Dr Watson concluded: “There is no single, simple solution. The challenge is about reducing workload to a manageable level; expanding the workforce to support staff, patients and the system; reducing unjustified risk to individuals; and providing a high quality, person-centred service that GPs and others working in primary care find varied and rewarding, now and in the future.”

The report’s key recommendations are:

  1. There are significant opportunities that should be taken forward to reduce the personal risk and unlimited liability currently associated with GP partnerships.
  2. The number of general practitioners who work in practices, and in roles that support the delivery of direct patient care, should be increased and funded.
  3. The capacity and range of healthcare professionals available to support patients in the community should be increased, through services embedded in partnership with general practice.
  4. Medical training should be refocused to increase the time spent in general practice, to develop a better understanding of the strengths and opportunities of primary care partnerships and how they fit into the wider health system.
  5. Primary care networks should be established and operate in a way that makes constituent practices more sustainable and enables partners to address workload and safe working capacity, while continuing to support continuity of high quality, personalised, holistic care.
  6. General practice must have a strong, consistent and fully representative voice at system level.
  7. There are opportunities that should be taken to enable practices to use resources more efficiently by ensuring access to both essential IT equipment and innovative digital services.

The RCGP welcomed the “optimistic and pragmatic” report’s focus on reducing unnecessary workload in general practice and increasing both the GP workforce, and the wider practice team, as well as reducing the bureaucracy involved with Care Quality Commission inspections, appraisal and revalidation and GDPR compliance.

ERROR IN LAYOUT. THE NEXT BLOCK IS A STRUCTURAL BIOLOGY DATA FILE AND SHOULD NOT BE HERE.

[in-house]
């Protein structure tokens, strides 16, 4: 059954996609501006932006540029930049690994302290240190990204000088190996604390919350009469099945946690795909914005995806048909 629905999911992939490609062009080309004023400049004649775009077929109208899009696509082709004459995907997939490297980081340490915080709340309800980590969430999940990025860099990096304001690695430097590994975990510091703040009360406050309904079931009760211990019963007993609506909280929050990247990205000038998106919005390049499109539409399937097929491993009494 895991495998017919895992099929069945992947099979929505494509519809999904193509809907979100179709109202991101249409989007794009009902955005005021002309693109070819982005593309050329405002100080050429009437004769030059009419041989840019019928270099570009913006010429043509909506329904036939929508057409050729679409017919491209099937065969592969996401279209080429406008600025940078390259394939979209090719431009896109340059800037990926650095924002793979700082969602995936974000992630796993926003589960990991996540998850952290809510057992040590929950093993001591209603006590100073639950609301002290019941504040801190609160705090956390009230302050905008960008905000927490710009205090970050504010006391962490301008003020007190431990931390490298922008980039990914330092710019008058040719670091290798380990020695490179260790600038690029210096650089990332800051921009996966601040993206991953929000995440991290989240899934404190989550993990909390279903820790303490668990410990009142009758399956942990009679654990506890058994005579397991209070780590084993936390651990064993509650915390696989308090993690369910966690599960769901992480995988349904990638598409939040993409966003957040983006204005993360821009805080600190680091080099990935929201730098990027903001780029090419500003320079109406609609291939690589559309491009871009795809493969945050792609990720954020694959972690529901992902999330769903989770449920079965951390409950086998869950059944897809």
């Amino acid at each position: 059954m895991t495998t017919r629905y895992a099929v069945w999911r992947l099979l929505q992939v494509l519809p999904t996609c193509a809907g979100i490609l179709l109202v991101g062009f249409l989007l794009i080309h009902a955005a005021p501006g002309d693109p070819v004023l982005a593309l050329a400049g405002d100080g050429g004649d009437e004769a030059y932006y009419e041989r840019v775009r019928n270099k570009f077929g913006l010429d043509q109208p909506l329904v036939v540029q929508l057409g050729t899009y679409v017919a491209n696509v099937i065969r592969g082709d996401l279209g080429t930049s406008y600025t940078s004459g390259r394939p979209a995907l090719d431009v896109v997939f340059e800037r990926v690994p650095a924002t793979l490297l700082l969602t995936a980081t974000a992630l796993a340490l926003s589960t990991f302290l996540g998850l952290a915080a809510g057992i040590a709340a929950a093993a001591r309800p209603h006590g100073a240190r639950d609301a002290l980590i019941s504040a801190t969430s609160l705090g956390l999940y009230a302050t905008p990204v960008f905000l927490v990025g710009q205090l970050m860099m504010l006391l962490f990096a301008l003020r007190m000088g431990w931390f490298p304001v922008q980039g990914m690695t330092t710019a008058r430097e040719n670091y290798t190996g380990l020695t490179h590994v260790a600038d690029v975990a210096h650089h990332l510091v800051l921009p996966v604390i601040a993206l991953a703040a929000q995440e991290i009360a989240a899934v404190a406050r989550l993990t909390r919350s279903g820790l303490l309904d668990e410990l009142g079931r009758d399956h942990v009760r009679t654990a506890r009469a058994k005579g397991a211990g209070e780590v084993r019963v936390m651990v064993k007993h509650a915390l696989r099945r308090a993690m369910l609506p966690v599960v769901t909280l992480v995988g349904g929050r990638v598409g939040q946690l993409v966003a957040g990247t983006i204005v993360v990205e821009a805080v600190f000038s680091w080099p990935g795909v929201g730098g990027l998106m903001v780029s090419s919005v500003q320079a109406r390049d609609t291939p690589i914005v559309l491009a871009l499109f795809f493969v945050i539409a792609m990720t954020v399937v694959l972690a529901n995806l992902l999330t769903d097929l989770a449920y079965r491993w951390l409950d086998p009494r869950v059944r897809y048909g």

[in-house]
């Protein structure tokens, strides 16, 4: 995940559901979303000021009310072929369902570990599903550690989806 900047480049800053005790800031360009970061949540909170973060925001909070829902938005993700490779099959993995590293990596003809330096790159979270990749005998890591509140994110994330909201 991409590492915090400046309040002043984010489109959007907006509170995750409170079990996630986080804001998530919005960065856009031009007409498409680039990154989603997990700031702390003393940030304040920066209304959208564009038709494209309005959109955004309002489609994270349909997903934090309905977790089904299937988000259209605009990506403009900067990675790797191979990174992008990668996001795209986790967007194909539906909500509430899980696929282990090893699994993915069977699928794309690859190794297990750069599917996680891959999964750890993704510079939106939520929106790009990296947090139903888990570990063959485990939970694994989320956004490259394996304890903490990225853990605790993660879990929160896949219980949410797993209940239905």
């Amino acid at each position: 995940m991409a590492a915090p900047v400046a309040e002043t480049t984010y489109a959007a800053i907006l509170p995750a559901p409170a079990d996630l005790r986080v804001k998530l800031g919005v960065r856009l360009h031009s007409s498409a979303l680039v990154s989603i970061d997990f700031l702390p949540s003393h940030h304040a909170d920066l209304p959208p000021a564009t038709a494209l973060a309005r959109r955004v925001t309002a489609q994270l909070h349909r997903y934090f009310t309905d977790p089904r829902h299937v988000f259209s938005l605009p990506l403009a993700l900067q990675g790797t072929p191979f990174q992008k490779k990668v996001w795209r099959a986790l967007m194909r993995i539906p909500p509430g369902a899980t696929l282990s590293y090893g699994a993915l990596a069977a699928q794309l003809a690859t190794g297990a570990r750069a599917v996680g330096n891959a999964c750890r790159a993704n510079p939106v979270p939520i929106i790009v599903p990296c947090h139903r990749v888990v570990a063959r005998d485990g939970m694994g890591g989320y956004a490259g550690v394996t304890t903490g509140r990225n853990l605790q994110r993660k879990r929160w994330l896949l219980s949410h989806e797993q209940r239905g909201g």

College chair Professor Helen Stokes-Lampard argued: “Ultimately, no model of general practice will be sustainable without sufficient numbers of GPs and our teams, so the recommendations to implement fellowships for newly qualified GPs, extend and enhance the GP retention scheme, and ensure the GP training budget reflects the true cost of delivering placements in general practice, are all also welcome – as is the recommendation to ensure the status of general practice by formally recognising it as a specialty.”

The BMA said it was pleased the report highlighted the increasing pressures placed on GPs partners and the growing risks and liability they carry; and it called on the government to take these seriously, for example by supporting changes to indemnity and producing tangible proposals for reducing the risks inherent in owning and leasing practice premises.

Chair of the BMA’s GP committee Dr Richard Vautrey commented: “The recommendations to address the long-term perception about general practice are particularly important to implement, enabling more doctors to experience general practice as part of training and giving more GPs the opportunity to learn more about what being a partner involves.

“We should be under no illusions, however… there is no miracle cure or panacea within this report. Dr Watson’s recommendations will take time to implement, and decisive action and long-term commitment from ministers and health bosses, building on pledges already made in the NHS Long Term Plan, are required if we are to see the meaningful change both doctors and their patients desire, and a partnership model fit for generations to come.”